Shortcut Home This work has been published in the Teen Ink monthly print magazine.

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My family took a lot of road trips back to New York over the summer, usually in Dad's tiny ྐ Dodge. If you had seen that car – there were still a few around back then – you'd point and laugh. But in ྙ they weren't that old, and it ran well enough to get us past the state border.

It had been an especially long trip for a nine-year-old girl, even longer for her thirty-something parents. Our band of tired, angry family members were on the brink of homicide as we putted into a gas station, a welcome release from the perpetual boredom of the car ride. The smell of gasoline and cigarette smoke mixed with the various ills of my sisters' feet, and resulting in a faint feeling of nausea. I stuck my head out the window for air (not that it helped), and searched half-heartedly for something interesting. She was coming my way.

I waited for Dad to disappear into the store, then whispered to Mom excitedly. She looked up from her crocheting, fixating on the apparition I was pointing out. It was Jessica Sweat, a close friend of mine I hadn't seen since kindergarten. Then in the fourth grade, I measured our separation in decades.

Mom flagged Jessica down, with that high-pitched voice only a mother has. The tiny girl looked up warily, taking a step then stopped. I shouted and she, probably more out of confusion than recognition, came toward us.

It was a warm morning, but Jessica had her hands thrust deep in the pockets of a ratty jacket. As she came toward us she cast her head down. There was no bounce in her step. She didn't even smile, but ever so slightly simpered when our eyes met. Of course I didn’t notice any of this at the time; I was simply beaming to see her. Here was Jessica, the girt who cried when I cut my waist-length hair, the person who staunchly defended me in a game of "Who Stole the Cookie From the Cookie Jar," the friend who had disappeared the summer before first grade. Some part of this carefree Jessica was gone, obvious even to a naive young child such as myself.

"Jessica, hey!" I waved.

"Hi, Cynthia," she called back. She had recognized me. "Where've you been? I never see you anymore.”

“I moved to Connecticut." Didn't she know? I wondered. Wait, how could she have? She could have moved, for all I knew.

"Really?" She thought about this for a second. I don't know if she was accepting a difficult truth, or just trying to remember where Connecticut was. "I thought you just went to Mt. Carmel," she conceded. Our Lady of Mt. Carmel was a private Catholic school a town away.

"I was there for only three months or something. I didn't like that school."

"Now we live in Danbury," Mom interjected.

"Oh," Jessica sighed. "I've never heard of Danbury."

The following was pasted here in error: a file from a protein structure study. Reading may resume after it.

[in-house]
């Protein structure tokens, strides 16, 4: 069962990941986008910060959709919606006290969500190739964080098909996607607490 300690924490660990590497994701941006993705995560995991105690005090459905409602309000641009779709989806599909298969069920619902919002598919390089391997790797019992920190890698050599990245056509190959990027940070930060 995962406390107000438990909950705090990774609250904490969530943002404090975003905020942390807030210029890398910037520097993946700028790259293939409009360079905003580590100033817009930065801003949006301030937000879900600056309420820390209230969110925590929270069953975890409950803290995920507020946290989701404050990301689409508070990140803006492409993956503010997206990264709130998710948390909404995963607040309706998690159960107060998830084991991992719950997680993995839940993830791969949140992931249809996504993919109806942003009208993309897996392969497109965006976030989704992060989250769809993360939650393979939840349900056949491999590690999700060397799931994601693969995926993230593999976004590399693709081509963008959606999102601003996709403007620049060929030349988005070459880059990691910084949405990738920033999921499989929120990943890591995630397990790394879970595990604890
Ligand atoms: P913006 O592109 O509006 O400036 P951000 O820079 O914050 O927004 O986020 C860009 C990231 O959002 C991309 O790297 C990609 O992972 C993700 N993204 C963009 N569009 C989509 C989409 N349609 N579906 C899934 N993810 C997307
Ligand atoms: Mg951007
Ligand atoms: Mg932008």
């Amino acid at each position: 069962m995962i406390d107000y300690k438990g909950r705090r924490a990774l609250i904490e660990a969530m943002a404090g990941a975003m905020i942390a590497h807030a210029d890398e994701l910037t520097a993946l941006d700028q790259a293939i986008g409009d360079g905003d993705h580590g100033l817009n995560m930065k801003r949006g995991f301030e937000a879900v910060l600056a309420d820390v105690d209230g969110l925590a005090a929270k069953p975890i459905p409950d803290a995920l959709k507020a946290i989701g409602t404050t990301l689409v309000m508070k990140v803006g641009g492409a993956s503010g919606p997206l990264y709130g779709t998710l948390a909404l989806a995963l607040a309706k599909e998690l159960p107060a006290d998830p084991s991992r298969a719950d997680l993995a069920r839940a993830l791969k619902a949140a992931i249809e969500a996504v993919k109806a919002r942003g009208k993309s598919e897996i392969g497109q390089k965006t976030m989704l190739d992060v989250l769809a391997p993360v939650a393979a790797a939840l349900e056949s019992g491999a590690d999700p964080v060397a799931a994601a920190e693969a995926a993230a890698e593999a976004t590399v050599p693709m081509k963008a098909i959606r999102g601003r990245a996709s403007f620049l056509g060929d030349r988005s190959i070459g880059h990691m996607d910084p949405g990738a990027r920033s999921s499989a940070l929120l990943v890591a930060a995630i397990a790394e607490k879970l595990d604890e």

"Neither did I," I admitted. Conversation was reaching its anticlimax, but what do two nine-year-olds have to catch up on? If a playground was nearby, it would have been like nothing had changed, but now only an eaves-dropping mother was in the vicinity. “We're back because my parents have stuff to do with our old condo. Where were you going?"

"This is my shortcut home."

Mom couldn't restrain herself. "You were walking home alone? Don't your parents think that's dangerous?"

"Not really," she said, sullenly. "I live pretty close, and my father's home - he doesn't work. He doesn't really want me around when his friends are over anyway." She was nine, remember. A child doesn't learn the art of covering up at nine

"Your father?" Mom asked.

"Uh-huh."

Then a curious thing happened. Both Jessica and Mom clammed up. They turned their heads away, fiddled with their clothes and, overall, looked uncomfortable. But it was a nagging sort of uncomfortable, like a fly crawling on your arm that comes back no matter how many times you flick it away. In all my innocence I felt like they had shared something without me, and I mentally accused Mom of attempting to steal my friend.

"I missed you," I said.

Jessica smiled, genuinely. "I missed you, too. But I should get home now. I'm sorry."

"That's all right. I'll see you soon." More of that childhood innocence. I never saw Jessica again.

"Okay," she said. "Bye, Cynthia. Bye, Mrs. O."

And with that she turned and left, walking at the same defeated pace she had before. Mother and I watched. This hadn’t lasted more than two minutes, but the weight of the subtext under her every word seemed to drag the morning down. And I didn't understand any of it.

"Is she all right?" I asked Mom.

Mom said something about Jessica living in a bad environment, having a hard life ahead of her – that sort of thing. I just thought Jessica had had a bad day; I didn't grasp the concept of "hard life," and couldn't spell "environment" let alone know what it meant. All it did was make me worry about her, and make me feel frustrated on the car ride home trying to figure out how to help. But maybe that was the point.

Dad came back to the old car, glancing in the direction of my quickly vanishing friend. “Who was that?" he asked.

I sat back between my two sisters, who had slept through everything, and answered, “I don't know.”

This work has been published in the Teen Ink monthly print magazine. This piece has been published in Teen Ink’s monthly print magazine.






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